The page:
It seems that taking time off swimming is much more conducive to stress and exhaustion than regular swimming ever can be. My period of idleness and morbid reflection is finally over.
Having only swum very sporadically since Indy, I had a hard time dragging my atrophied body to the Ohio St Beach this afternoon. With the aid of a tall skinny latte, I finally made it and set up a base camp beside the little walkway that leads down to the water.
The weather in Chicago has been pretty ordinary of late. We’ve had nothing but drizzle and 40-50’s temperatures for the last week. The skies were very grey and the air temperature was 54degrees. The water was like glass and registered 62-63 degrees right by the shore (it’s colder out further).
I set off feeling like a million bucks! I wore a nice orange suit and my favourite pirate cap. I did something to my neck a month or so ago while mountain biking and can’t even lift my head to sight. That hurt a bit but at least sighting to the side is ok for Ohio St.
About 50 yards short of the half mile turnaround things changed, and I went from feeling great to feeling terribly cold in the space of about a minute. Yikes! I had to get back to shore as soon as possible. Although I was parallel and quite close to the shore there was no chance of getting out as the ladders have been removed. Also, running down the bike track in a wet suit in 54degree weather may not have been a good idea
Six months ago 62 degrees would have felt tropical, but it seems going from 70 degrees to 62 in the space of 6 days was enough for my body to lodge a protest.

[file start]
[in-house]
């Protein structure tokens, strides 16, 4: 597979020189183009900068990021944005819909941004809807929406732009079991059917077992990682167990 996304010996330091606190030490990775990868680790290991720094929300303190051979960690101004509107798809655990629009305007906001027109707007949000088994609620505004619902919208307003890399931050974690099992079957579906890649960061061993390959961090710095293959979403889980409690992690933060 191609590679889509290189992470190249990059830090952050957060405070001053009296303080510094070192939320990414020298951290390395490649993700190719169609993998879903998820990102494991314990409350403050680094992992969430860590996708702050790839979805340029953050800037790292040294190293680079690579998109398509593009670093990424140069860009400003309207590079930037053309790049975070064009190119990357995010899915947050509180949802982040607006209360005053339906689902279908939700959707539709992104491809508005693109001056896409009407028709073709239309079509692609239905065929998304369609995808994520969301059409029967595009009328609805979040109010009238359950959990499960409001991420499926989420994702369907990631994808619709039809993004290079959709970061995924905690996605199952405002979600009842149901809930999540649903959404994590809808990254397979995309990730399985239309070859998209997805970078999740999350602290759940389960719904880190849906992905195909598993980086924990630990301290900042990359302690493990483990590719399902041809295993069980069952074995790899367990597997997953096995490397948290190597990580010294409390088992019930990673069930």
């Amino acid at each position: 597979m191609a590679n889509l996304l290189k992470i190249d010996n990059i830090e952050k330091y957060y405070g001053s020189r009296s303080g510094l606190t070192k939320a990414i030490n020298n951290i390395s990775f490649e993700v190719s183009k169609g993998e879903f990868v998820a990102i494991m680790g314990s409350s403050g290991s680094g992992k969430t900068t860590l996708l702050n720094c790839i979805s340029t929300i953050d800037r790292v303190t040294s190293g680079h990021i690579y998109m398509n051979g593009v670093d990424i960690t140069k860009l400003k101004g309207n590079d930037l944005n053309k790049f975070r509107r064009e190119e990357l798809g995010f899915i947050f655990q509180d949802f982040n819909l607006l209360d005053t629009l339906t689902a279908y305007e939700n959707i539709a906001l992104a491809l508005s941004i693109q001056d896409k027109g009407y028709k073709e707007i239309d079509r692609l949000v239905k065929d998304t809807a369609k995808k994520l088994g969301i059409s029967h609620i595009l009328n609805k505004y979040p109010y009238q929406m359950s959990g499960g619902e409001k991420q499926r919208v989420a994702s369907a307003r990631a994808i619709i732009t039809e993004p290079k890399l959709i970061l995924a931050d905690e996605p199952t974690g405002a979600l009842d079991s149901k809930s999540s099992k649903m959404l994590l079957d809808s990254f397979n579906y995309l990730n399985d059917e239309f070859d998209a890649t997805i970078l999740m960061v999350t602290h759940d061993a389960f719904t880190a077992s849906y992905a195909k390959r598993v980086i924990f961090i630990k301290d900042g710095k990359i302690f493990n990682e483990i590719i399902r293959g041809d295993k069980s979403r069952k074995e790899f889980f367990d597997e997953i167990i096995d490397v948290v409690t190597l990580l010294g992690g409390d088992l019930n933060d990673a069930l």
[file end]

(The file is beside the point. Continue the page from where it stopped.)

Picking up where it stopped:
Although I was trying to sprint, I started to feel a bit lightheaded and my stroke was falling to pieces. The last 10 minutes really sucked and I had to look at my HTFU wristband for comfort. Rapidly slipping into delirium, I had visions of Jimby freezing and wet in the wilds of Idaho. I felt certain I was going to die in about 4 feet of 62 degree water, and that would be a highly embarrassing way to go. Better to be eaten by a bear!
Somehow I made it to the beach and put on as much clothing as I’d brought with me.
Of course just as I was nearing the shore the rain started again and was torrential by the time I reached basecamp. Soaking wet, shivering, raving and hyperventilating, I made it to the toilets at Navy Pier. Camped out in the handicapped stall, I dried off and drank some hot coffee out of my little Stanley. Still shivering, I made a run for for the car through the crowds of Navy Pier. I’m pretty sure I pushed a bride over on my way. After 10 minutes in the car with the heater on, I was on my way, laughing.
No part of this blog is exaggerated. I never exaggerate.
Also please forgive the terrible writing and complete lack of grammar. The blood still hasn’t returned to my brain and probably never will.